Dropping the emotional attacks on President Clinton that have characterized his campaign speeches in past days, Dole spoke in measured tones and carefully selected words to avoid making his stance an appeal to white backlash.
``Feelings on this issue run high,'' he said. ``It is easy for demagogues of either side to play on fear and resentment. . . . Even as we reject preferences, we must also reject prejudice. Even as we oppose quotas, we must also oppose scapegoating and stereotyping.''
He strongly endorsed Proposition 209, the California Civil Rights Initiative, which would prohibit the state government from using quotas and preferences based on race, sex or ethnicity in schools, hiring or contracts. It was Dole's most detailed explanation of his opposition to affirmative action since he abandoned his long support a year ago.
Opponents of the California proposition, he said, ``falsely charge that it is merely a response to the anger of white males. But we have seen in case after case that quotas and preferences have also hurt women and Asian Americans.''
Dole said some Asian American students had been denied admission to state schools here because quotas determined that there already were enough Asian Americans.
``School applications have been denied for the single reason that there is an Asian name signed at the bottom,'' he said. ``The loaded gun of discrimination has been used again on minorities.''
Dole said that California had 150 ethnic groups and that state affirmative action policies necessarily forced the government to favor one over another.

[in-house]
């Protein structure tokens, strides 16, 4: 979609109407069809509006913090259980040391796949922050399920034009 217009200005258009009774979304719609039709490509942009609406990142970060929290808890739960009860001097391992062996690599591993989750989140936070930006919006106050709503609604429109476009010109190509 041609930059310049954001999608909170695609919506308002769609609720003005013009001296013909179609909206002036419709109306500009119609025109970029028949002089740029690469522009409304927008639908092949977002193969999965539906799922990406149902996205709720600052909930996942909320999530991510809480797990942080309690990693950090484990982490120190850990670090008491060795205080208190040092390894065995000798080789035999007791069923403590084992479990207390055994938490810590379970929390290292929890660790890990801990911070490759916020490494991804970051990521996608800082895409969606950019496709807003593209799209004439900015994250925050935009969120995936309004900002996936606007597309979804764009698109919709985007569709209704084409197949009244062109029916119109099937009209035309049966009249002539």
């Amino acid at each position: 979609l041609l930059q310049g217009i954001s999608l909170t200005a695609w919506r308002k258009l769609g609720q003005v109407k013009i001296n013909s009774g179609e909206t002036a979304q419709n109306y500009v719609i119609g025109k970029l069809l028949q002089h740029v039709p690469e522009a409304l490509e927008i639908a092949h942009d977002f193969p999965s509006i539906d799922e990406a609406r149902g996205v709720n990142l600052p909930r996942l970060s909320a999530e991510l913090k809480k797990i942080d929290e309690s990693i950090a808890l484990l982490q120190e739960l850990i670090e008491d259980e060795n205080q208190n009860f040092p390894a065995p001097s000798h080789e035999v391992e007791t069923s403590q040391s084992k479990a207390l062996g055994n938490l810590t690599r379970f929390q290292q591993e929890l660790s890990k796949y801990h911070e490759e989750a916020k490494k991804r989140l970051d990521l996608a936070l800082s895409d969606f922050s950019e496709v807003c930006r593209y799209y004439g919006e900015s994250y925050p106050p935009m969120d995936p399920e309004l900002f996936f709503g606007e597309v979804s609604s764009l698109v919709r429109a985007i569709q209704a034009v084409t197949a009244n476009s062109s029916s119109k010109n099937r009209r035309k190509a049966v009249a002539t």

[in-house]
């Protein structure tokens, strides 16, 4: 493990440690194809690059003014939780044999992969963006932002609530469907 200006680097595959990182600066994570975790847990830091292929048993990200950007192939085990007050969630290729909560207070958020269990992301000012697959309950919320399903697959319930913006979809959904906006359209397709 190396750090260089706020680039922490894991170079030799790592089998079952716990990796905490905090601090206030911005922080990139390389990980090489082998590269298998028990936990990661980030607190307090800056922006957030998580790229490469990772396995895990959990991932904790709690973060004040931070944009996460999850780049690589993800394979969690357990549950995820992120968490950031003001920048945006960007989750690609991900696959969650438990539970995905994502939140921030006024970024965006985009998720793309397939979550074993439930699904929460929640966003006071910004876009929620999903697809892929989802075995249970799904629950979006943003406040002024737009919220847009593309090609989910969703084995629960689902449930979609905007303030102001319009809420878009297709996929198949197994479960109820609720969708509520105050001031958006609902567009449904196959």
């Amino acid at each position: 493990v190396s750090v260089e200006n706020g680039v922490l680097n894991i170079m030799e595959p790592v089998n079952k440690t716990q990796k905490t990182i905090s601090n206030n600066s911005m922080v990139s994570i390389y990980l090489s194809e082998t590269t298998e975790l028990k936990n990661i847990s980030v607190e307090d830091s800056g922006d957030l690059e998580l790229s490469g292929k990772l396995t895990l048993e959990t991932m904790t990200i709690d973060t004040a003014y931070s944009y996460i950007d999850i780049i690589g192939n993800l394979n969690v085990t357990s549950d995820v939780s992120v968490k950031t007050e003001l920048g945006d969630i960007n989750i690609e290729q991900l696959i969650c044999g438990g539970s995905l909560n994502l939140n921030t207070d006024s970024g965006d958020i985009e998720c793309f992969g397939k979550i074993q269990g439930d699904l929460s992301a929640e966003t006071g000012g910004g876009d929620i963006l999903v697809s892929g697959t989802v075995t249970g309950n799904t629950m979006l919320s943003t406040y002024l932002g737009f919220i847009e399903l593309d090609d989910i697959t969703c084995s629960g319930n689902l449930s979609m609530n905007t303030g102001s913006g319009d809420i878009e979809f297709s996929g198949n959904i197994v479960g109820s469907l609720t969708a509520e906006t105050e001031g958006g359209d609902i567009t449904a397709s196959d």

``Why should a poor immigrant from Eastern Europe be treated differently than a poor immigrant from Latin America or from Asia or the Caribbean or Africa?'' he asked.
`` . . . Preferences have become a source of polarization, pitting one group against another group. They have given government sanction to racial tension, creating distinctions that become barriers that become battlegrounds.''
Dole noted with pride that he voted for the landmark Civil Rights Act of 1964 and promised to make enforcement of civil rights laws a top priority if elected president.
Referring to an inner-city neighborhood near the U.S. Capitol, Dole said he had often seen unemployed black men lingering on corners. Affirmative action has done ``absolutely nothing'' to help them, he said.
``Such preferences are increasingly irrelevant to the problems faced by many minorities: poor schools, violent crime, disappearing families,'' he said.
Dole offered his own prescription to help minorities and the poor to improve their lives.
He would give people the choice of attending private schools with government-financed ``opportunity scholarships,'' adding that Clinton's opposition ``would sentence thousands of poor and minority children to failed and dangerous schools.''
He reiterated his call to get tougher on crime, and he pointed to his call for a broad tax cut to boost economic growth.
With Californians favoring Proposition 209 by a ratio of 5-3, Dole predicted that it would be enacted and that it would set a trend for the rest of the country.
Hoping to link his own candidacy to the initiative, he said Californians needed to make two votes to end affirmative action: one for Proposition 209, and one for ``an American president who will not undermine it.''
Also yesterday, former Dole media adviser Don Sipple told Newsweek that Dole had run an ineffective campaign and, though ``noble,'' would not make a good president. Dole communications director John Buckley dismissed Sipple's criticism as ``contemptible.''
And Dole, in a CNN interview, said of his election prospects that ``win or lose, I'm not going to look back. . . . It will either be one way or the other, but I'm not going to jump off a building or go over the cliff.''